Friday, August 24, 2012

August is Awesome Because of Ken Rahmoeller

People are awesome for more reasons than I dare try to name here, but you can always count on awesome people to be awesome in their own unique way.  Ken Rahmoeller is no exception.

Ken is writing his first book with what I believe to be the healthiest approach I've seen.  He doesn't intend to rake in millions from it.  He intends to rake in something far more valuable: knowledge and wisdom.  

Ken goes into detail about what he's doing, how and why on his blog's About Ken and His Book page.  I believe that if he's not careful, he just might discover the formula for success!

's a chemist and can do more than stupify you with his awesome wand!  Give Ken a big, awesome welcome!

Peanut butter or chocolate?
Chocolate, of course.

Paper or plastic?
Plastic. It works better when I’m emptying the litter box.

Plot or character?

Which is more important to the success of a story? Opinions vary, but many experts will tell you the character is more important. I tend to disagree. I understand their point, especially in certain genres such as romance, but for me personally, it’s always been about the plot. If I have a choice between a story with a great plot and average characters or a story with an okay plot but really great characters, I’ll pick the one with the great plot every time.

Now I’m not denying the benefits of creating good, interesting characters. The reader is going to spend a lot of time with these people (or aliens, or animals, or whatever) and it can be a boring ride if you don’t care what happens to them. I’m just of the opinion that a great plot can help you fall in love with otherwise boring characters as you watch them struggle their way through the story.

But even if you’re one of those writers who think plot is more important, you still want to create great characters to go along with that fantastic plot you spent all that time creating. So what’s the trick to creating great characters? There’s no one perfect answer. Some writers fill out questionnaires describing their MC’s likes and dislikes. Others interview their MC. Still others work out huge backstories for each and every person in the story.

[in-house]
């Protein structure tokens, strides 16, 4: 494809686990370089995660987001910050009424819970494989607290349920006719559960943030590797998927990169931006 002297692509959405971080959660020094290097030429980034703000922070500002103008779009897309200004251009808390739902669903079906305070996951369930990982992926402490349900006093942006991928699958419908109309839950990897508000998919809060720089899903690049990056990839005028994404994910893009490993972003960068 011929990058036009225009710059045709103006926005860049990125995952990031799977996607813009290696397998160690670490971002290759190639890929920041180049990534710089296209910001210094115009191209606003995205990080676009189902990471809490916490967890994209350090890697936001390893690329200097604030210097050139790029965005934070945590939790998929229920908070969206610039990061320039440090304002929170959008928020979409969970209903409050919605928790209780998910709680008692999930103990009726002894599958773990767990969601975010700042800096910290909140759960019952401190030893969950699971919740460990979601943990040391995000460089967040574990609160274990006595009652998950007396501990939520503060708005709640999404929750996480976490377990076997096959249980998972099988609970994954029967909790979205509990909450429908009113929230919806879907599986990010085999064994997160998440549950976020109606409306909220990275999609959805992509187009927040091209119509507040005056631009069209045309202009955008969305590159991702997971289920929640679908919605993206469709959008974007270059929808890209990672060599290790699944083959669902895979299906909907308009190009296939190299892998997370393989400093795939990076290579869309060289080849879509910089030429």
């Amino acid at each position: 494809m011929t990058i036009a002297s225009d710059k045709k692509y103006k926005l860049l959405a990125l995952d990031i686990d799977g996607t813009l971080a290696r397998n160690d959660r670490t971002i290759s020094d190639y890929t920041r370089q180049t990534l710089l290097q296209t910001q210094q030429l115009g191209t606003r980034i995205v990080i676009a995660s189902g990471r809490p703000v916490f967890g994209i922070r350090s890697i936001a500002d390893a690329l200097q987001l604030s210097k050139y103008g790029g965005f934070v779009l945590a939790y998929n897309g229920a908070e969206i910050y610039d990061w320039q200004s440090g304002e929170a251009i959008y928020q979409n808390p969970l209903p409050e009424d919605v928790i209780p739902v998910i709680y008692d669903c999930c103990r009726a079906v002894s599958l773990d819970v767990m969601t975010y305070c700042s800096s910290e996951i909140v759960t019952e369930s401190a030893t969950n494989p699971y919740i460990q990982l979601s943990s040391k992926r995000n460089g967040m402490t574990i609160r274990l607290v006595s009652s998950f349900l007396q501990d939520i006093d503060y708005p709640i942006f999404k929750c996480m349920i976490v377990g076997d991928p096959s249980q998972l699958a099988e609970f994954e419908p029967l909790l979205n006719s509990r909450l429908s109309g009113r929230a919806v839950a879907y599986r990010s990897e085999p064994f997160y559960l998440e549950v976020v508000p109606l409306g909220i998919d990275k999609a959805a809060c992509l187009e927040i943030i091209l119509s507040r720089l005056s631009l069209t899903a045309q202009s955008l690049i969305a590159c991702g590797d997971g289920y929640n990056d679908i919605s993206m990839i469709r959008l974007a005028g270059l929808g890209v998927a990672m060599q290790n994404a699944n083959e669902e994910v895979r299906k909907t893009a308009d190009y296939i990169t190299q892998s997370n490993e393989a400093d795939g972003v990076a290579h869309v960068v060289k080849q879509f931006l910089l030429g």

None of these methods work for me. They all require an intimate knowledge of my characters at the beginning of the story and I simply don’t have that knowledge until I’ve finished writing the story. I let my characters start out as blank slates and their traits evolve over the course of the book. Perhaps this is a consequence of being a first time writer, but I’ve found this technique works well for me and I’ll continue to use it until something better comes along.

When I began writing my story, my characters were startlingly bland. I knew one of them was going to be the bad guy and one was going to be a jerk and another was going to be supportive of the main character, but that was about it. But as the story progressed, I would often realize a particular subplot could be strengthened by having one of the characters behave in a certain way, so I simply gave that character the necessary trait(s) and ran with it. Not only did my subplot become stronger, but I’d also learn something new about one of my characters. Cool.

After repeating this process ad infinitum, I soon found my story populated with characters who were far more interesting than any I could have created on my own. Best of all, I was giving them the best kind of quirks – ones which have an effect on the plot. After all, if the quirks and traits you give your characters can be removed without affecting the story, you need better quirks and traits.

Of course, this method is not without its drawbacks. Creating characters in this manner often necessitated that I go back and revise earlier chapters. And I'm not sure how I would go about writing a sequel using this technique, since the characters will have already had their traits locked in beforehand, but that's the chance I'll take for now.

So what method do you use to create your characters?

I'd like to thank Jeff for allowing me to participate in his August is Awesome series.

About Ken Rahmoeller

Ken Rahmoeller is awesome!